Biden Tells Nation There Is Hope After a Devastating Year

In his first prime-time address from the White House, the president said that he would order states to make all adults eligible for the vaccine by May 1 and that a return to normalcy was possible by July 4.


By Katie Rogers

WASHINGTON — Seeking to comfort Americans bound together by a year of suffering but also by “hope and the possibilities,” President Biden made a case to the nation Thursday night that it could soon put the worst of the pandemic behind it and promised that all adults would be eligible for the vaccine by May 1.

During a 24-minute speech from the East Room, Mr. Biden laced his somber script with references to Hemingway and personal ruminations on loss as he reflected on a “collective suffering, a collective sacrifice, a year filled with the loss of life, and the loss of living, for all of us.”

Speaking on the anniversary of the World Health Organization declaring a pandemic and the moment at which the virus began tightening its grip, the president offered a turning point of sorts after one of the darkest years in recent history, one that would lead to more than half a million deaths in the country, the loss of millions of jobs and disruptions to nearly every aspect of society and politics.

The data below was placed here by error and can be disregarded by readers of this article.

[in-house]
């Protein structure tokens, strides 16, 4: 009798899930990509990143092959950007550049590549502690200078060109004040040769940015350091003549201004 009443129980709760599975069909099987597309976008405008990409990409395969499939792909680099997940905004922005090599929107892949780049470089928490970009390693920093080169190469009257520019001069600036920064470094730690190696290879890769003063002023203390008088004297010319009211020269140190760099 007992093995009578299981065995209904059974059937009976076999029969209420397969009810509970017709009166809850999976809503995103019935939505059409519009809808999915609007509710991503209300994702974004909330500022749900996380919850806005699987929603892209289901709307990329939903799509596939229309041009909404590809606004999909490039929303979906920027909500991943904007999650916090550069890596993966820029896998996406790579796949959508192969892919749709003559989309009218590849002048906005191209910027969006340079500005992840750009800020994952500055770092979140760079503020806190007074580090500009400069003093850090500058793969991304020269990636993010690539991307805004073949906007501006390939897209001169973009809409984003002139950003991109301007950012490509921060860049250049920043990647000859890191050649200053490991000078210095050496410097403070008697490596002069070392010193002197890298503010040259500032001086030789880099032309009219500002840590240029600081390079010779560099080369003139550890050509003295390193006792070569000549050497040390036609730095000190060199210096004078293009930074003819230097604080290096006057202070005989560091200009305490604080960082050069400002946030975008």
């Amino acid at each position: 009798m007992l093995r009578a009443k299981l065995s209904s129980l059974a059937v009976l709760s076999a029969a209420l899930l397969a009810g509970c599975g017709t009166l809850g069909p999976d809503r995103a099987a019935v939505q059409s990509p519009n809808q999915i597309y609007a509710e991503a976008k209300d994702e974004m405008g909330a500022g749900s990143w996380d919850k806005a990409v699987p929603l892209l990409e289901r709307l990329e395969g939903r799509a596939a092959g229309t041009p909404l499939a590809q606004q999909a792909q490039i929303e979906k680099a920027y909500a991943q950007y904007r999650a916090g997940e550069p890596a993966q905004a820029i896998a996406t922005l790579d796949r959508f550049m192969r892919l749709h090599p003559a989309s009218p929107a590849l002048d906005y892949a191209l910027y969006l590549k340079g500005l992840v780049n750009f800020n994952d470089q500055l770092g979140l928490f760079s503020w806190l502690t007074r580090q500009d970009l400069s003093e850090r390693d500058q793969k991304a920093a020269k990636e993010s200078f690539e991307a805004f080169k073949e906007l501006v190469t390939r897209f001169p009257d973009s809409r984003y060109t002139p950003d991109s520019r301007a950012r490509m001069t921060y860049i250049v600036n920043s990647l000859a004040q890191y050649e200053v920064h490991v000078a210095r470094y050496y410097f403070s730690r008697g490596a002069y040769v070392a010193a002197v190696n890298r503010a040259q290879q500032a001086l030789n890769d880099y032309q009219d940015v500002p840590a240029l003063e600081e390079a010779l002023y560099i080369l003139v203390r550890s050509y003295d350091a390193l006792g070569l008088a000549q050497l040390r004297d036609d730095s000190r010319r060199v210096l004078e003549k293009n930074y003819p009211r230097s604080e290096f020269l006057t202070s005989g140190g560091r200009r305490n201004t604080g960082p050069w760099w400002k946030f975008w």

With the stimulus bill about to give the economy a kick, the pace of vaccinations increasing and death rates down, Mr. Biden said Americans were on track to return to a semblance of normal life by July 4 as long as they took the chance to get vaccinated and did not prematurely abandon mask wearing, social distancing and other measures to contain the virus.

In putting a date, however cautiously, on the calendar, Mr. Biden also offered something intangible: hope for a summer with barbecues, family gatherings and hugs for grandparents.

“July 4th with your loved ones is the goal,” he said.

Mr. Biden did not mention his predecessor, Donald J. Trump, but his address drew sharp contrasts to him, repeatedly citing the need to tell the American people the truth, appealing for unity, celebrating the accomplishments of science and calling for continued vigilance against a virus that he said could still come roaring back.

“Just as we were emerging from a dark winter into a hopeful spring and summer is not the time to not stick with the rules,” Mr. Biden said. “This is not the time to let up.”

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